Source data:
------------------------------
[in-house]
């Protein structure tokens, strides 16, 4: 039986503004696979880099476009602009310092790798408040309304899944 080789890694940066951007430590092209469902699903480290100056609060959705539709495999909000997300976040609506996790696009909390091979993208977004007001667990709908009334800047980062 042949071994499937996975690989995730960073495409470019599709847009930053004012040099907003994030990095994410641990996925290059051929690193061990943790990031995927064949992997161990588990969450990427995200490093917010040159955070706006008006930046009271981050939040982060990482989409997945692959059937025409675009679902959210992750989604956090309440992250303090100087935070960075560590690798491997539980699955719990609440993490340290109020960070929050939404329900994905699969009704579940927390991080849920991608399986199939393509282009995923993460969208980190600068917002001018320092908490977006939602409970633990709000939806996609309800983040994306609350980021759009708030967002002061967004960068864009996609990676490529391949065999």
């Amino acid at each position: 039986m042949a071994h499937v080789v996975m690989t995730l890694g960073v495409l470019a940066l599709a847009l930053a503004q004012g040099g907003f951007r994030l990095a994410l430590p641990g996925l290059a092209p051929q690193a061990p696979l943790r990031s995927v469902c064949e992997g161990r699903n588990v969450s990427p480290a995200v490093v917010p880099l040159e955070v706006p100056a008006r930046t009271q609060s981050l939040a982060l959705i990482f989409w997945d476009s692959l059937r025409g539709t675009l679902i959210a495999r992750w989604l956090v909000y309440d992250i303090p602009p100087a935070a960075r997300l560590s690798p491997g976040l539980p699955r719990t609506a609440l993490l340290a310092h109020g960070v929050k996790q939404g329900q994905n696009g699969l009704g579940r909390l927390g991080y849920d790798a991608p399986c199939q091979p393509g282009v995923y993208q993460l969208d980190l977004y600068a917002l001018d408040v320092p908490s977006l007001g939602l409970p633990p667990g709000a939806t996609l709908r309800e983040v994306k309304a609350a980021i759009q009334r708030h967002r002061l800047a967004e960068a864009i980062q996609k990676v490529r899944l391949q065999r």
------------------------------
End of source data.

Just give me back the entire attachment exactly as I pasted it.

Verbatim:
[in-house]
């Protein structure tokens, strides 16, 4: 039986503004696979880099476009602009310092790798408040309304899944 080789890694940066951007430590092209469902699903480290100056609060959705539709495999909000997300976040609506996790696009909390091979993208977004007001667990709908009334800047980062 042949071994499937996975690989995730960073495409470019599709847009930053004012040099907003994030990095994410641990996925290059051929690193061990943790990031995927064949992997161990588990969450990427995200490093917010040159955070706006008006930046009271981050939040982060990482989409997945692959059937025409675009679902959210992750989604956090309440992250303090100087935070960075560590690798491997539980699955719990609440993490340290109020960070929050939404329900994905699969009704579940927390991080849920991608399986199939393509282009995923993460969208980190600068917002001018320092908490977006939602409970633990709000939806996609309800983040994306609350980021759009708030967002002061967004960068864009996609990676490529391949065999």
């Amino acid at each position: 039986m042949a071994h499937v080789v996975m690989t995730l890694g960073v495409l470019a940066l599709a847009l930053a503004q004012g040099g907003f951007r994030l990095a994410l430590p641990g996925l290059a092209p051929q690193a061990p696979l943790r990031s995927v469902c064949e992997g161990r699903n588990v969450s990427p480290a995200v490093v917010p880099l040159e955070v706006p100056a008006r930046t009271q609060s981050l939040a982060l959705i990482f989409w997945d476009s692959l059937r025409g539709t675009l679902i959210a495999r992750w989604l956090v909000y309440d992250i303090p602009p100087a935070a960075r997300l560590s690798p491997g976040l539980p699955r719990t609506a609440l993490l340290a310092h109020g960070v929050k996790q939404g329900q994905n696009g699969l009704g579940r909390l927390g991080y849920d790798a991608p399986c199939q091979p393509g282009v995923y993208q993460l969208d980190l977004y600068a917002l001018d408040v320092p908490s977006l007001g939602l409970p633990p667990g709000a939806t996609l709908r309800e983040v994306k309304a609350a980021i759009q009334r708030h967002r002061l800047a967004e960068a864009i980062q996609k990676v490529r899944l391949q065999r």